Arab News, Sunday, Apr 15, 2018 | Rajab 28, 1439
The man who will ship the goods for the Red Sea renaissance
As a son of Madinah and the Hijjaz, Rayan
Qutub is acutely aware that his homeland’s time has come.
“I spent a lot of my childhood in the US, where my father worked. But I was
always dreaming of a great Saudi Arabia, so this is music to my ears,” he said
in an interview in the King Abdullah Economic City, outside Jeddah.
He was referring to the Vision 2030 strategy, and, two years into the plan to
transform the economy of Saudi Arabia, one aspect is striking: The Kingdom’s Red
Sea coast and the Hijjaz region appear to be the focus of many of the enormous
The whole country will benefit, and there are big projects elsewhere, notably
the plan to build a 334 square kilometer leisure park outside the capital
Riyadh, as well as the big infrastructure investments underway and planned on
the east coast by Aramco and other industrial groups.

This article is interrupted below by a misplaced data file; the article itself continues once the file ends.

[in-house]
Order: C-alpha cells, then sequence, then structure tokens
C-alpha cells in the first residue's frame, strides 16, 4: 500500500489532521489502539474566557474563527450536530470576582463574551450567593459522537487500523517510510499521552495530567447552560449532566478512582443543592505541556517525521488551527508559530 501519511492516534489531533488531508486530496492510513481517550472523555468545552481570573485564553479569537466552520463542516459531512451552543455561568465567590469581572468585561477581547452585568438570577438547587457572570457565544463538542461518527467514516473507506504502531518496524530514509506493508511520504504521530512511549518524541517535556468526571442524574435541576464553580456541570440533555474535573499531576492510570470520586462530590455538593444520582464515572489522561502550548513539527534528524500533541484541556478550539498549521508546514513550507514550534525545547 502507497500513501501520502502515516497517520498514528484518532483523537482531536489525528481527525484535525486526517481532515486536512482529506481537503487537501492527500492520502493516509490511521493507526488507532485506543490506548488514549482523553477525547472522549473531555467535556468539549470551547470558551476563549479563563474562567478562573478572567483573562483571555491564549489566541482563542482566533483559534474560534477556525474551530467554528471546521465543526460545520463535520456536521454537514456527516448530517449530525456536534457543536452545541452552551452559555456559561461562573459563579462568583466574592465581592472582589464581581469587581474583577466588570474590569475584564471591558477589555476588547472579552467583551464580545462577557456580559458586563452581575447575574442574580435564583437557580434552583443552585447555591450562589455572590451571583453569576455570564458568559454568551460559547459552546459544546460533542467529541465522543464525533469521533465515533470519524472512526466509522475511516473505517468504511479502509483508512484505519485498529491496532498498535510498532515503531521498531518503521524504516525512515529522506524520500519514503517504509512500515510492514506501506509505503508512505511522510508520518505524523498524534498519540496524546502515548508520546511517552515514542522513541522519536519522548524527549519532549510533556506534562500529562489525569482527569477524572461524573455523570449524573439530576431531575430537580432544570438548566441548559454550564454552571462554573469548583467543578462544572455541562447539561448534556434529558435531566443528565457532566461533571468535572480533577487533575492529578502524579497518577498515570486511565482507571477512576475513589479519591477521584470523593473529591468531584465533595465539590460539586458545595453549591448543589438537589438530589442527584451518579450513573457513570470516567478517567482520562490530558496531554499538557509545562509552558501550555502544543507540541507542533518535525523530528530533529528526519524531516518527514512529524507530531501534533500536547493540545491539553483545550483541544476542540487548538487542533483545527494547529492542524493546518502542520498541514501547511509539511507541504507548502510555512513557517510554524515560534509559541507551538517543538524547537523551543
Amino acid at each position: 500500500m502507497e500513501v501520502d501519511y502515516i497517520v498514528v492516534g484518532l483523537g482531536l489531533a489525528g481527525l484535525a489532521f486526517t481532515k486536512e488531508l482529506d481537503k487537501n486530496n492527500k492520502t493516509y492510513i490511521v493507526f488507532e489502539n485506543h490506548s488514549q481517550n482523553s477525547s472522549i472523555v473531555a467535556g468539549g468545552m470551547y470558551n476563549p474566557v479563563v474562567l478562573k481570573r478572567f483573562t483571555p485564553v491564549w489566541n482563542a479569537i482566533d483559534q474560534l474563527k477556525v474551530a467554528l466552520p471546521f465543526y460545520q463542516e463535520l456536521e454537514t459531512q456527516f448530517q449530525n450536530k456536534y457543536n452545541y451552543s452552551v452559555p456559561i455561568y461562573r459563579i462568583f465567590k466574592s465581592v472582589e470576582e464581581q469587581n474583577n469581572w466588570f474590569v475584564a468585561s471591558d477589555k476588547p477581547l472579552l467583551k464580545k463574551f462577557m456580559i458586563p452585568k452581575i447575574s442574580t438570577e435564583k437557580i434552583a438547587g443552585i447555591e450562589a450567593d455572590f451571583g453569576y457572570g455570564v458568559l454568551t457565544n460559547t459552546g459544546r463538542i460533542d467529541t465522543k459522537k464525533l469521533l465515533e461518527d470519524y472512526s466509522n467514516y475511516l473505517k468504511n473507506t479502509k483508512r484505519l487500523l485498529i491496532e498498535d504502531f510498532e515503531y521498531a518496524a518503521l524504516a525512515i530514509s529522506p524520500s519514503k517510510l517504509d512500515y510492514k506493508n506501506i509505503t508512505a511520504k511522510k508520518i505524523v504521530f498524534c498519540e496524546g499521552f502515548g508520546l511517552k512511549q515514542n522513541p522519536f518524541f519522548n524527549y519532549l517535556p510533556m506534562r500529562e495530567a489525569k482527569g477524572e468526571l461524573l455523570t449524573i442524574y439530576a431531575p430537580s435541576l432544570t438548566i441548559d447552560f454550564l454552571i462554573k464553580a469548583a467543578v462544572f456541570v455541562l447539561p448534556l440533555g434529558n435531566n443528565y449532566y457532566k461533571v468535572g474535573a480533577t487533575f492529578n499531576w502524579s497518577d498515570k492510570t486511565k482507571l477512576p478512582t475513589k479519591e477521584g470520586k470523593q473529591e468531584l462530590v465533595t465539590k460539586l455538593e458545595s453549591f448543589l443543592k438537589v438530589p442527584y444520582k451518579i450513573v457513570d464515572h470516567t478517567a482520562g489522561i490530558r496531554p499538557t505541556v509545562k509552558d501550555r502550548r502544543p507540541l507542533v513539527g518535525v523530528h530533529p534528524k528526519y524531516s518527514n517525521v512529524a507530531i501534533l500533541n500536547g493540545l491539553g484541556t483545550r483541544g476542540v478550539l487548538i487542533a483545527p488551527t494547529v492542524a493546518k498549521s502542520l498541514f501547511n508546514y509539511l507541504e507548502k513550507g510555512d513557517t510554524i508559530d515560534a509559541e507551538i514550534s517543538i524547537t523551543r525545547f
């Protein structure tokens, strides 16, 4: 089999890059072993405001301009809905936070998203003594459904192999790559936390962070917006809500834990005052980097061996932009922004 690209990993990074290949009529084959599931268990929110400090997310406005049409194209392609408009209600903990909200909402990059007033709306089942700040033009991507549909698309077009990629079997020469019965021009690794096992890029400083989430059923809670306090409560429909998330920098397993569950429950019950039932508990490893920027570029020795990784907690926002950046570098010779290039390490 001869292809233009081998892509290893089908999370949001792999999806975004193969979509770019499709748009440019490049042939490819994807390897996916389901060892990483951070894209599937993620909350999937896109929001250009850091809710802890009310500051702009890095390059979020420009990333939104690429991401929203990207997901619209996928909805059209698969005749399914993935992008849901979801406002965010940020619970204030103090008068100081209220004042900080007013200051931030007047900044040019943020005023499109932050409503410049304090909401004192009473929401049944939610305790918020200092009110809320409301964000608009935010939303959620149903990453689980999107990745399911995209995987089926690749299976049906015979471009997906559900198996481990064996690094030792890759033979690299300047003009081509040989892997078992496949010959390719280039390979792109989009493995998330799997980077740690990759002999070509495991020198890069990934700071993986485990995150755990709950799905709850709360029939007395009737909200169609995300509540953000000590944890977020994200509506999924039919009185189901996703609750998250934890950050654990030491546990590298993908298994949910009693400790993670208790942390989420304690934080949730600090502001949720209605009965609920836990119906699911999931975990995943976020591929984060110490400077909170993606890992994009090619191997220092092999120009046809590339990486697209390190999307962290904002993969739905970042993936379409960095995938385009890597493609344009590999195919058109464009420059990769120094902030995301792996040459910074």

But the west coast, which was already in the middle of a regeneration plan
before the Vision was announced, will be home to two other “giga projects”:
Neom, the $500 billion project to create a futuristic urban hub in the north of
the region, and the Red Sea Resort, the tourism and leisure development further
south along the coast.
Qutub, the 45-year-old chief executive of King Abdullah Port, knows what this
orientation means for his part of the world. The port — just four years in
operation — is the commercial hub of KAEC and is set to become a major staging
post for the transformation of the west coast.
“The port is the key economic driver for KAEC, set in the middle of a growing
trade region and that connects the big populations of the Middle East and
Africa. And it has a big part to play in the Vision 2030 plan, too. The focus of
the Vision is to give the Kingdom an outward focus, and that is all adding to
the gravity and momentum for the port,” he said.
The port, known by the acronym KAP, is a first in several respects: The first
new port along the Red Sea coast, the first in Saudi Arabia funded entirely by
private capital, and the first to be planned as the commercial engine of an
entire new urban development — the KAEC project that surrounds it.
KAEC is listed on the Riyadh stock exchange as Emaar the Economic City to
reflect the fact the UAE company is master developer and major investor, and KAP
also looked to the private sector for seed capital. It is owned by a joint